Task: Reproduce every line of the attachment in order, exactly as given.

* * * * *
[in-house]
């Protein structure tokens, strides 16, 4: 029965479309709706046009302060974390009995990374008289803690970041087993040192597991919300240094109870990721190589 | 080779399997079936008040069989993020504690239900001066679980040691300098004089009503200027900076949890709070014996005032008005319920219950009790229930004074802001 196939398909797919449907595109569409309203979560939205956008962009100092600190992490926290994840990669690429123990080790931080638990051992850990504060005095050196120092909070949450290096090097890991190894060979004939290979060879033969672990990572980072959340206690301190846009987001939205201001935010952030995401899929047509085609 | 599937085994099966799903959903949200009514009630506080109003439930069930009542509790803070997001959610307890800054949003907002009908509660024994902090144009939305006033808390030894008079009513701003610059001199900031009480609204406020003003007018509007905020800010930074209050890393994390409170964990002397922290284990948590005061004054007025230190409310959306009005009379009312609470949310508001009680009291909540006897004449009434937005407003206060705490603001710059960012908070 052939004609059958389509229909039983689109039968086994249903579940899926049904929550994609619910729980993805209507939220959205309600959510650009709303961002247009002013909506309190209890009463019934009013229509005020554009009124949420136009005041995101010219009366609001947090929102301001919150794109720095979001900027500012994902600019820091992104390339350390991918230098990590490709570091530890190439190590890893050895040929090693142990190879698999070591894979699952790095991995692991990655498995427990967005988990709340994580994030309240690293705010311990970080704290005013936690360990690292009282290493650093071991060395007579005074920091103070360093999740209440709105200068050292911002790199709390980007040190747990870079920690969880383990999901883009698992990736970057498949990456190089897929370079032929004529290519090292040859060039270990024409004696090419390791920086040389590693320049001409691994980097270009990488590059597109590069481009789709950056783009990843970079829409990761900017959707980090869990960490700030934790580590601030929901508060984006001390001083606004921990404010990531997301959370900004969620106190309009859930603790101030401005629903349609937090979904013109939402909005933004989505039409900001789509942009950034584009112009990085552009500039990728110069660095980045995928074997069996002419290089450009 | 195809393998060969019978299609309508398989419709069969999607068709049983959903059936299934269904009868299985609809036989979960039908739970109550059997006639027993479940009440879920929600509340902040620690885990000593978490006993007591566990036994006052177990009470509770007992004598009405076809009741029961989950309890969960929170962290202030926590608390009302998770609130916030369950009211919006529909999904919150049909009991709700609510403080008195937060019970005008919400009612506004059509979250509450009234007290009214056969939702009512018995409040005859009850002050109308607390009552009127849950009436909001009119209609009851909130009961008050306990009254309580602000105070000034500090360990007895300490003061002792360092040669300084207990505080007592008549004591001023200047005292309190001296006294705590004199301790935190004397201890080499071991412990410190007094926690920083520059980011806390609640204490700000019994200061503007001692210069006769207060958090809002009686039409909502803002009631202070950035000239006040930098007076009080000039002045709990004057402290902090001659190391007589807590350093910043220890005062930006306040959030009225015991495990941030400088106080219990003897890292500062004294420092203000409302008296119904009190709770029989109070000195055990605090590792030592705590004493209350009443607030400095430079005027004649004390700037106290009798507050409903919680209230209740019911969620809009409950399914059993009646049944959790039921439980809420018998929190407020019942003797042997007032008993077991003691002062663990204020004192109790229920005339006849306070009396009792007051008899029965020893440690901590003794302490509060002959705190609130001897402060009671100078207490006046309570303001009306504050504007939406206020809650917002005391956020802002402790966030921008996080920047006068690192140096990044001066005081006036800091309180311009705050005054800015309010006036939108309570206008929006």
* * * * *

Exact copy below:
[in-house]
């Protein structure tokens, strides 16, 4: 029965479309709706046009302060974390009995990374008289803690970041087993040192597991919300240094109870990721190589 | 080779399997079936008040069989993020504690239900001066679980040691300098004089009503200027900076949890709070014996005032008005319920219950009790229930004074802001 196939398909797919449907595109569409309203979560939205956008962009100092600190992490926290994840990669690429123990080790931080638990051992850990504060005095050196120092909070949450290096090097890991190894060979004939290979060879033969672990990572980072959340206690301190846009987001939205201001935010952030995401899929047509085609 | 599937085994099966799903959903949200009514009630506080109003439930069930009542509790803070997001959610307890800054949003907002009908509660024994902090144009939305006033808390030894008079009513701003610059001199900031009480609204406020003003007018509007905020800010930074209050890393994390409170964990002397922290284990948590005061004054007025230190409310959306009005009379009312609470949310508001009680009291909540006897004449009434937005407003206060705490603001710059960012908070 052939004609059958389509229909039983689109039968086994249903579940899926049904929550994609619910729980993805209507939220959205309600959510650009709303961002247009002013909506309190209890009463019934009013229509005020554009009124949420136009005041995101010219009366609001947090929102301001919150794109720095979001900027500012994902600019820091992104390339350390991918230098990590490709570091530890190439190590890893050895040929090693142990190879698999070591894979699952790095991995692991990655498995427990967005988990709340994580994030309240690293705010311990970080704290005013936690360990690292009282290493650093071991060395007579005074920091103070360093999740209440709105200068050292911002790199709390980007040190747990870079920690969880383990999901883009698992990736970057498949990456190089897929370079032929004529290519090292040859060039270990024409004696090419390791920086040389590693320049001409691994980097270009990488590059597109590069481009789709950056783009990843970079829409990761900017959707980090869990960490700030934790580590601030929901508060984006001390001083606004921990404010990531997301959370900004969620106190309009859930603790101030401005629903349609937090979904013109939402909005933004989505039409900001789509942009950034584009112009990085552009500039990728110069660095980045995928074997069996002419290089450009 | 195809393998060969019978299609309508398989419709069969999607068709049983959903059936299934269904009868299985609809036989979960039908739970109550059997006639027993479940009440879920929600509340902040620690885990000593978490006993007591566990036994006052177990009470509770007992004598009405076809009741029961989950309890969960929170962290202030926590608390009302998770609130916030369950009211919006529909999904919150049909009991709700609510403080008195937060019970005008919400009612506004059509979250509450009234007290009214056969939702009512018995409040005859009850002050109308607390009552009127849950009436909001009119209609009851909130009961008050306990009254309580602000105070000034500090360990007895300490003061002792360092040669300084207990505080007592008549004591001023200047005292309190001296006294705590004199301790935190004397201890080499071991412990410190007094926690920083520059980011806390609640204490700000019994200061503007001692210069006769207060958090809002009686039409909502803002009631202070950035000239006040930098007076009080000039002045709990004057402290902090001659190391007589807590350093910043220890005062930006306040959030009225015991495990941030400088106080219990003897890292500062004294420092203000409302008296119904009190709770029989109070000195055990605090590792030592705590004493209350009443607030400095430079005027004649004390700037106290009798507050409903919680209230209740019911969620809009409950399914059993009646049944959790039921439980809420018998929190407020019942003797042997007032008993077991003691002062663990204020004192109790229920005339006849306070009396009792007051008899029965020893440690901590003794302490509060002959705190609130001897402060009671100078207490006046309570303001009306504050504007939406206020809650917002005391956020802002402790966030921008996080920047006068690192140096990044001066005081006036800091309180311009705050005054800015309010006036939108309570206008929006």